Tel Aviv University (TAU) is set to launch its own satellite into space early next year to conduct a series of experiments while in orbit, the first such project undertaken by an Israeli academic institution.
The satellite, dubbed the TAU-SAT1, is a nanosatellite developed, assembled, and tested at the new Nanosatellite Center at TAU, an interdisciplinary endeavor of the Faculties of Engineering and Exact Sciences and the Porter School of the Environment and Earth Sciences. It has been in development for two years.
The satellite is currently undergoing pre-flight testing at the Japanese space agency JAXA, after which it will be sent to the United States to hitch a ride in early 2021 on a NASA and Northrop Grumman resupply spacecraft destined for the International Space Station, the university said in a statement.
Once at the station, the TAU-SAT1 will be released into a low-earth orbit approximately 400 km above the Earth. At this altitude, the nanosatellite will orbit our planet at a speed of 27,600 km per hour, or 7.6 km per second, completing an orbit every 90 minutes, the university said.
Ofer Amrani, head of Tel Aviv University’s miniature satellite lab, said the TAU-SAT1 is a nanosatellite of the CubeSat variety, a type of miniaturized satellite for space research that is made up of multiples of 10 cm × 10 cm × 10 cm cubic units with a mass of some 1.33 kg per unit.
The TAU-SAT1’s “dimensions are 10 x 10 x 30 cm, the size of a shoebox, and it weighs less than 2.5 kg,” Amrani said.
According to the university, the satellite will conduct a number of research experiments, including measuring cosmic radiation in space.
“We know that that there are high-energy particles moving through space that originate from cosmic radiation,” said Meir Ariel, director of the university’s Nanosatellite Center, in a university statement. “Our scientific task is to monitor this radiation and to measure the flux of these particles and their products. It should be understood that space is a hostile environment, not only for humans but also for electronic systems. When these particles hit astronauts or electronic equipment in space, they can cause significant damage. The scientific information collected by our satellite will make it possible to design means of protection for astronauts and space systems.”
The experiments were developed by the Space Environment Department at the Soreq Nuclear Research Center.
To collect the data, the university built a satellite station on the roof of the engineering building. The station also serves as an amateur radio station, and has an automated control system.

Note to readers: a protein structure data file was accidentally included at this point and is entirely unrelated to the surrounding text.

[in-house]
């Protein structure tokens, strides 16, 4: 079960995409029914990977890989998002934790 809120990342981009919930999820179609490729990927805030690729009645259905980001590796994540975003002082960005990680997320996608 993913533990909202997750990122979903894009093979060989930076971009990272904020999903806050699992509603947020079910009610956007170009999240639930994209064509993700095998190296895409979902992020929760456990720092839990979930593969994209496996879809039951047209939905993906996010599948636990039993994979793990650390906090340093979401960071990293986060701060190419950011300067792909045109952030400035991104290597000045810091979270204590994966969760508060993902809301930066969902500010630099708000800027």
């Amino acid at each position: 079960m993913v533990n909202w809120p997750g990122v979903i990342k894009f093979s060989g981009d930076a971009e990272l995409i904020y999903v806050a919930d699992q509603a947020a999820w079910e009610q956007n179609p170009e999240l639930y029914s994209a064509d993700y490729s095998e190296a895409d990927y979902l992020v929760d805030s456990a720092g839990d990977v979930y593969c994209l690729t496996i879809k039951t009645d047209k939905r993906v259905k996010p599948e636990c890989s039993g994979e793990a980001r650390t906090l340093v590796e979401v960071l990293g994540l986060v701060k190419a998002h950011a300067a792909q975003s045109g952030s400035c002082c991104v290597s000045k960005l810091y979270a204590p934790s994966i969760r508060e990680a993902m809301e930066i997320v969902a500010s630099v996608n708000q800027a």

“When TAU-SAT1 passes ‘over’ the State of Israel, that is, within a few thousand-kilometer radius from the ground station’s receiving range, the antennas will track the satellite’s orbit and a process of data transmission will occur between the satellite and the station,” said Amrani.
Transmissions are expected to take place about four times a day, with each one lasting less than ten minutes, Amrani explained. In addition to its scientific mission, the satellite will also serve as a relay station for amateur radio communities around the world, according to TAU.
The satellite is expected to be active for several months in total. “Because it has no engine, its trajectory will fade over time as the result of atmospheric drag—it will burn up in the atmosphere and come back to us as stardust,” said Amrani.
New space revolution
Launching the TAU-SAT1 nanosatellite is the university’s first step on its path toward joining the “new space” revolution that is opening up the industry to civilian players.
Since the satellite was developed and tested with a team of students and researchers and the infrastructure was built entirely in-house—from the cleanrooms to the testing facilities to the receiving and transmission station—the university expects to begin development on TAU-SAT2, and said it opens the door for more research.
“The idea is that any researcher and any student, from any faculty at Tel Aviv University, or outside of it, will be able to plan and launch experiments into space in the future—even without being an expert in the field,” the university said.
“We are seeing a revolution in the field of civilian space,” explained Colin Price, one of the academic heads of the new center.
“We call this new space as opposed to the old space, where only giant companies with huge budgets and large teams of engineers could build satellites. As a result of miniaturization and modulation of many technologies, today universities are building small satellites that can be developed and launched in less than two years, and at a fraction of the budget in the old space,” Price added.
This article first appeared in NoCamels, which covers innovations from Israel for a global audience.